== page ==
Covid-19 Diary : Sunday 5 July, 2020


I hope your Saturday was a pleasant celebration of America’s Independence and all that is great and good about this wonderful nation, its heritage and its accomplishments.

But for sure we can’t celebrate our “accomplishment” when it comes to controlling the coronavirus.

As this map shows (and more details here), 48 of the states are reporting either flat case numbers or growing case numbers.  Only CT, NJ and DC have declining cases.

My sense is that our political leaders have just given up.  I can not understand how states that were anxiously closing when virus rates were much lower, three months ago, are now eagerly opening, even though virus rates are at all time highs and climbing.  Either we shouldn’t have closed before, or we shouldn’t be opening now.

I read (sorry, no link) that President Trump is planning a new “slogan” about the virus – rather than promising its elimination, it is suggested he might be about to shift and now say we need to learn to live with it.  Certainly, when one reads this article quoting the Surgeon General, it is clear that he (the SG, not the Pres) has totally abdicated all leadership and interest in the situation.  He doesn’t want a nationwide mask mandate because it would be counterproductive and cause rebellion?  And he refused to say whether people should attend large gatherings or not, saying “every single person has to make up their own mind”.

Where is the leadership and education/encouragement in those statements?  He has given in to anarchy and concedes there is no way to prevent “rebellion”.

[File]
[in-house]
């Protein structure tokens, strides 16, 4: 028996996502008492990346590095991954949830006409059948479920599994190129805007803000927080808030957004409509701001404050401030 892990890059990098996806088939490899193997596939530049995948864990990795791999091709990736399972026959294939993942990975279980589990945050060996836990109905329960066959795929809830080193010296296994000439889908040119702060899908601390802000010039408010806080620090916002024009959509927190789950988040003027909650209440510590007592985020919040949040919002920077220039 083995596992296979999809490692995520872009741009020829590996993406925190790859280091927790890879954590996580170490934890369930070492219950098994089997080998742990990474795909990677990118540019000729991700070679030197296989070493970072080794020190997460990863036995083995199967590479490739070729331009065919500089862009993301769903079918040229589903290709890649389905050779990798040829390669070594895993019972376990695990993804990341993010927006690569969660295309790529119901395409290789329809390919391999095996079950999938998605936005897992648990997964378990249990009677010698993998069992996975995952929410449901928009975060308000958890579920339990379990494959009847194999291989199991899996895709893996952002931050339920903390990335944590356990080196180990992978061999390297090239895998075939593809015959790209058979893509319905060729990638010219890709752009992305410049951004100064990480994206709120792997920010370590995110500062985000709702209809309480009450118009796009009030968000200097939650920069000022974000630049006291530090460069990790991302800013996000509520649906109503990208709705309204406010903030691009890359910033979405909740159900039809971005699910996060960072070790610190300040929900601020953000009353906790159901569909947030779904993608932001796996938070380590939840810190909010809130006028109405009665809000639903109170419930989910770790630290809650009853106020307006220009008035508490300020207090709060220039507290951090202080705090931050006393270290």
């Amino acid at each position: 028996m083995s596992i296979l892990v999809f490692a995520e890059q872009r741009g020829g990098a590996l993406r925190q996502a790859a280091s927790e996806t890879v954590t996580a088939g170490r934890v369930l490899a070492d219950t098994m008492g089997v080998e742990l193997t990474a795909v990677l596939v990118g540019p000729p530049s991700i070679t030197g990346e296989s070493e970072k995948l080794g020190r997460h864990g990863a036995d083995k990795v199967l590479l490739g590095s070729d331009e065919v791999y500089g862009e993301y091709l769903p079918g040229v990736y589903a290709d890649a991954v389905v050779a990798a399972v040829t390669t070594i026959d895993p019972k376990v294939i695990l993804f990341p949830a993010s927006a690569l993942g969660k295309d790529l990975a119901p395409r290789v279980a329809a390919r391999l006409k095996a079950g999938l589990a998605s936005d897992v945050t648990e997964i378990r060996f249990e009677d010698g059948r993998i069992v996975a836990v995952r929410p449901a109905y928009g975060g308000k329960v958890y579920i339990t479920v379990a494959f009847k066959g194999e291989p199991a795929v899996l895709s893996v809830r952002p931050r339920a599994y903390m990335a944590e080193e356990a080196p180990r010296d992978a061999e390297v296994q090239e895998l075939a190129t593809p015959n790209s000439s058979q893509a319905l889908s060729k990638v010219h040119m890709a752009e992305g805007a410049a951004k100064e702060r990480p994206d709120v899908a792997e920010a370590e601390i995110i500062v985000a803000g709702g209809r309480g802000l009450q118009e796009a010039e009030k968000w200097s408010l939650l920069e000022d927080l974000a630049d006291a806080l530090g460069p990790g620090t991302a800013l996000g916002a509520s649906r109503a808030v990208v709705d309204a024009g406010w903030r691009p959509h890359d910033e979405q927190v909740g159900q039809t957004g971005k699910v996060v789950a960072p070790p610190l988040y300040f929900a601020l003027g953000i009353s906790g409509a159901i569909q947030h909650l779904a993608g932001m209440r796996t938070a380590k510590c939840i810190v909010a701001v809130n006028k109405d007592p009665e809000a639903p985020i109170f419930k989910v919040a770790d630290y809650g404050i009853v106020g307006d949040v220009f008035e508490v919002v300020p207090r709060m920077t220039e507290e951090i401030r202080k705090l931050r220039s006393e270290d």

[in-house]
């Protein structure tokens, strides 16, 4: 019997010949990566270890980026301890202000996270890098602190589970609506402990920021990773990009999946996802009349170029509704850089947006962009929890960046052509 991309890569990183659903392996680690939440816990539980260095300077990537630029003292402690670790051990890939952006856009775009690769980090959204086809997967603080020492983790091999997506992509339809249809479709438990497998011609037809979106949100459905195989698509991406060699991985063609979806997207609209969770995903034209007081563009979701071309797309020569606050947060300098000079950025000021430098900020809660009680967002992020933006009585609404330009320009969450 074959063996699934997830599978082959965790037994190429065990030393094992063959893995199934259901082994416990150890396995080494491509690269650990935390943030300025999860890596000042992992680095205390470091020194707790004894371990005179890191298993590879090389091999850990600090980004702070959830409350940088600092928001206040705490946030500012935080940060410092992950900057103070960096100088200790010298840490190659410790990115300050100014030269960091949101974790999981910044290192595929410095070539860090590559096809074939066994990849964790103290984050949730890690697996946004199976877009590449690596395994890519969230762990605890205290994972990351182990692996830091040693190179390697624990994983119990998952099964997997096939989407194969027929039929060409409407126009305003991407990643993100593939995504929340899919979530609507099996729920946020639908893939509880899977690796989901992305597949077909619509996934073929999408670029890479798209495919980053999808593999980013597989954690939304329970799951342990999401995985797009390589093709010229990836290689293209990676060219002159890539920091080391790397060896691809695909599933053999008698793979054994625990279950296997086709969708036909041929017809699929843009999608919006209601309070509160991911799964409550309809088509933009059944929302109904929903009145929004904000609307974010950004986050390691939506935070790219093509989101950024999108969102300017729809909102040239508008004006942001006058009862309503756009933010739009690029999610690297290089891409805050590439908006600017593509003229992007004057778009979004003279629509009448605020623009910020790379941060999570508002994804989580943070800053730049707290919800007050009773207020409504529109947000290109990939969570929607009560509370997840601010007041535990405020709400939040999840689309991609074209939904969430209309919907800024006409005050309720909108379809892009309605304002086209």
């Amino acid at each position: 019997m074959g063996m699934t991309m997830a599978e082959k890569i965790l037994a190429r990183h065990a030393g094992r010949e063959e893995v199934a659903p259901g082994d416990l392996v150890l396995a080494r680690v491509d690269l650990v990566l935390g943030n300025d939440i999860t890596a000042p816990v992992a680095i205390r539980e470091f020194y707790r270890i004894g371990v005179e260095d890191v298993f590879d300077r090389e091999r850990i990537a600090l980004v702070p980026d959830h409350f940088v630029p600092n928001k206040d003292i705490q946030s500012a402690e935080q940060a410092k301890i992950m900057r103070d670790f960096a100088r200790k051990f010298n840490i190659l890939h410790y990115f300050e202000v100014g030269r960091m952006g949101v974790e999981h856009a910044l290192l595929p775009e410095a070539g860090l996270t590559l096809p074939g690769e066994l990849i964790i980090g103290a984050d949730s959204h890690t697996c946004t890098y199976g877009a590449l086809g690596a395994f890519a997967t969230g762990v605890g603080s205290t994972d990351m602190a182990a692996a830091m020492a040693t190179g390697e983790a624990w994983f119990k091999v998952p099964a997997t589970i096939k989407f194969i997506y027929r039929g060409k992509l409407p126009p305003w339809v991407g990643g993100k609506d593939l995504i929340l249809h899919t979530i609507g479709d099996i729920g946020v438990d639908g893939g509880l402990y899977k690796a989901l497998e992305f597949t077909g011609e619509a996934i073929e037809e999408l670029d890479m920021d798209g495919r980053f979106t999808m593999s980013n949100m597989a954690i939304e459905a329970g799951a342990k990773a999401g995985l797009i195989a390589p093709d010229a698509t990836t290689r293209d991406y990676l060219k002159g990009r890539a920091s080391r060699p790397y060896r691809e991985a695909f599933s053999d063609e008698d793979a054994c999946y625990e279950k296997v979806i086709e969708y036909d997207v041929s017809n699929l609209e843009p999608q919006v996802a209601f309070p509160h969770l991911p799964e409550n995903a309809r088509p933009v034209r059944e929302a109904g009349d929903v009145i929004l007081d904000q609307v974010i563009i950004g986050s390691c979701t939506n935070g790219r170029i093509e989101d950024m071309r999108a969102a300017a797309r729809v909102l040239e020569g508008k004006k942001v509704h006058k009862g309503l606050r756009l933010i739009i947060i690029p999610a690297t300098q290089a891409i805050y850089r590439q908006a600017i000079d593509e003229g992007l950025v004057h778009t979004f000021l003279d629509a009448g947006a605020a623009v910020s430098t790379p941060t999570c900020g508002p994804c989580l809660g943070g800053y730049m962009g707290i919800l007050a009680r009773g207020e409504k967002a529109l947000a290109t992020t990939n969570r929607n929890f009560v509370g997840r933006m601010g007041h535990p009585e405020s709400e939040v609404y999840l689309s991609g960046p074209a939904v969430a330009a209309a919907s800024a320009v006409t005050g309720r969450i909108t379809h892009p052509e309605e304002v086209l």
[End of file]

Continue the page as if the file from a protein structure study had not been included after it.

We need a Surgeon General who will boldly try and shape opinion, rather than run away from it.

Current Numbers

The number of in cases in Qatar is truly astonishing – they have 35,543 cases per million – 3.55% of their population has been infected (that they know of).  Their new case rate is of course declining, as it is almost everywhere except the US.

The second highest country in the world is tiny San Marino (population 34,000) with a rate of 20,571 cases, and then comes Bahrain – even though right next to Qatar, its case rate is half with 17,261 cases per million.

In the US, our rate is 9,005 per million, three times that of Canada (2,796) and almost five times that of Mexico (1,956).  The world average is 1,481.

Top Case Rates Minor Countries

RankOne Week AgoToday
2San MarinoSan Marino
4Vatican CityFrench Guiana
5French GuianaVatican City


Top Case Rates Major Countries

RankOne Week AgoToday
7BelgiumSaudi Arabia
8Saudi ArabiaBelgium


Top Death Rate Major Countries

RankOne Week AgoToday


I Am Not a Doctor, But….

Two bits of good news for hydroxychloroquine in recent days.  First was the release of an encouraging study from the Henry Ford Health System.  While not a fully rigorous trial, the results were very encouraging and seems to suggest that HCQ halves the mortality rate in patients.

If you read the actual trial write-up, you’ll notice that testing HCQ together with azithromycin seems to bring about a worse result than HCQ by itself.  If you dive deeply into the fine print, you’ll see that is because they only used both drugs on the most severely ill patients, and when adjusted for severity of illness, it seems that HCQ + AZ is better than HCQ by itself.

The surprising omission from this study was no mention of zinc.  HCQ supporters maintain that adding zinc is an essential part of how this possible cure works.  So it was even more pleasing to see that HCQ seemed to clearly work even without zinc.